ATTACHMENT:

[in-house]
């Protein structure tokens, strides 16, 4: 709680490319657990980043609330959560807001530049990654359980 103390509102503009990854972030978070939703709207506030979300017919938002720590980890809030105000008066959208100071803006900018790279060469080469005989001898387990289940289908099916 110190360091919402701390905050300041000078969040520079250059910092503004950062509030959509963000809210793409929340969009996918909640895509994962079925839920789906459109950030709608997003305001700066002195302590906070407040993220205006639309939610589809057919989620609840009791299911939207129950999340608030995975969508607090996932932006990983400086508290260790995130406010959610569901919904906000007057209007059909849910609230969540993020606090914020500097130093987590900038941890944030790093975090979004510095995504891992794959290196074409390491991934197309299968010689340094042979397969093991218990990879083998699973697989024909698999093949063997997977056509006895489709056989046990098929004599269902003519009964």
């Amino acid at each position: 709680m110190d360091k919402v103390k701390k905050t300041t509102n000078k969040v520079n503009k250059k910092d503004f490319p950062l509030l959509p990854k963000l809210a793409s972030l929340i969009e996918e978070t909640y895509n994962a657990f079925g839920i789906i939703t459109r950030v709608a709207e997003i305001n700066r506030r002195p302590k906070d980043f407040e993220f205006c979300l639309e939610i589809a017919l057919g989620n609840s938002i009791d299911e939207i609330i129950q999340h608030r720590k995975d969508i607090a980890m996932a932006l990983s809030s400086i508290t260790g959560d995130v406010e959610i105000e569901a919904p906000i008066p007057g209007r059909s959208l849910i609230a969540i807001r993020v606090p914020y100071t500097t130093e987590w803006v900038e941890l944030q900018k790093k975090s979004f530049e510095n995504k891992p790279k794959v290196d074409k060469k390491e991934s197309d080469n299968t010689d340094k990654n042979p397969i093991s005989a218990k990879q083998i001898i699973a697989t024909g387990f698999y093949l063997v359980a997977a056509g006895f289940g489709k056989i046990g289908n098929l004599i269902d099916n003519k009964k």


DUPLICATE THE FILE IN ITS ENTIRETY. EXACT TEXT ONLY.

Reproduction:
[in-house]
């Protein structure tokens, strides 16, 4: 709680490319657990980043609330959560807001530049990654359980 103390509102503009990854972030978070939703709207506030979300017919938002720590980890809030105000008066959208100071803006900018790279060469080469005989001898387990289940289908099916 110190360091919402701390905050300041000078969040520079250059910092503004950062509030959509963000809210793409929340969009996918909640895509994962079925839920789906459109950030709608997003305001700066002195302590906070407040993220205006639309939610589809057919989620609840009791299911939207129950999340608030995975969508607090996932932006990983400086508290260790995130406010959610569901919904906000007057209007059909849910609230969540993020606090914020500097130093987590900038941890944030790093975090979004510095995504891992794959290196074409390491991934197309299968010689340094042979397969093991218990990879083998699973697989024909698999093949063997997977056509006895489709056989046990098929004599269902003519009964």
């Amino acid at each position: 709680m110190d360091k919402v103390k701390k905050t300041t509102n000078k969040v520079n503009k250059k910092d503004f490319p950062l509030l959509p990854k963000l809210a793409s972030l929340i969009e996918e978070t909640y895509n994962a657990f079925g839920i789906i939703t459109r950030v709608a709207e997003i305001n700066r506030r002195p302590k906070d980043f407040e993220f205006c979300l639309e939610i589809a017919l057919g989620n609840s938002i009791d299911e939207i609330i129950q999340h608030r720590k995975d969508i607090a980890m996932a932006l990983s809030s400086i508290t260790g959560d995130v406010e959610i105000e569901a919904p906000i008066p007057g209007r059909s959208l849910i609230a969540i807001r993020v606090p914020y100071t500097t130093e987590w803006v900038e941890l944030q900018k790093k975090s979004f530049e510095n995504k891992p790279k794959v290196d074409k060469k390491e991934s197309d080469n299968t010689d340094k990654n042979p397969i093991s005989a218990k990879q083998i001898i699973a697989t024909g387990f698999y093949l063997v359980a997977a056509g006895f289940g489709k056989i046990g289908n098929l004599i269902d099916n003519k009964k």